The United States shares the concerns of global press freedom advocates, international organizations, and Hungarian citizens, over the steady decline of media freedom in Hungary.

We are following closely the reported ban of an independent website from the parliament building on October 19 and the sudden closure of Hungary’s largest independent newspaper, Nepszabadsag, on October 8. The loss of this paper � regardless of the reason � is a blow to media pluralism in Hungary.

As a friend and ally, we encourage the Hungarian government to ensure an open media environment that exposes citizens to a diversity of viewpoints and opinions, a key component of our shared democratic values. We urge Hungary to work closely with the OSCE Representative on Freedom of the Media and other experts towards this end.

Source: U.S. State Department

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Years Later, Obama’s Peace Prize Still Tangled in War Debates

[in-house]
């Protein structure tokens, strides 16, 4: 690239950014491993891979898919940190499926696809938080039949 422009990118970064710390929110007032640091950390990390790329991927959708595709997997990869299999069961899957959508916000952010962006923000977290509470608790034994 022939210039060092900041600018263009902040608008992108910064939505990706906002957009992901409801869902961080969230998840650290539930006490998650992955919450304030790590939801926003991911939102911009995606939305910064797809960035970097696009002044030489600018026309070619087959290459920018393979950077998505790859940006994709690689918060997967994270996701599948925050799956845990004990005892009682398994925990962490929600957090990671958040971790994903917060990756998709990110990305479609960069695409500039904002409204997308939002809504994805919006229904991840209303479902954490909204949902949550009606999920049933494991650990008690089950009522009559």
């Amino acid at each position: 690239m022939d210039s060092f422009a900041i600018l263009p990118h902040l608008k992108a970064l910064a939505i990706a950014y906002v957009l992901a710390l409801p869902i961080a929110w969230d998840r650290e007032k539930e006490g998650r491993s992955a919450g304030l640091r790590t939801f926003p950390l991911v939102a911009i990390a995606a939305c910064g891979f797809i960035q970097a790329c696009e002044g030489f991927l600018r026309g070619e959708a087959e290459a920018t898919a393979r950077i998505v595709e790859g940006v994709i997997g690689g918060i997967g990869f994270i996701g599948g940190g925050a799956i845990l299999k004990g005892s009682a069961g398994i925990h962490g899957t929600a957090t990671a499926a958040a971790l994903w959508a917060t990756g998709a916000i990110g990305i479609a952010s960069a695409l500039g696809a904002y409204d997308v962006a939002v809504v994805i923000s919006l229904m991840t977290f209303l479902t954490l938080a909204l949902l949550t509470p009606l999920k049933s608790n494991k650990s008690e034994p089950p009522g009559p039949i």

Seven years ago this week, when a young American president learned he’d been awarded the Nobel Peace Prize barely nine months into his first term � arguably before he’d made any peace � a somewhat embarrassed Barack Obama asked his aides to write an acceptance speech that addressed the awkwardness of the award.

But by the time his speechwriters delivered a draft, Obama’s focus had shifted to another source of tension in his upcoming moment in Oslo: He would deliver this speech about peace just days after he planned to order 30,000 more American troops into battle in Afghanistan.

The president all but scrapped the draft and wrote his own version.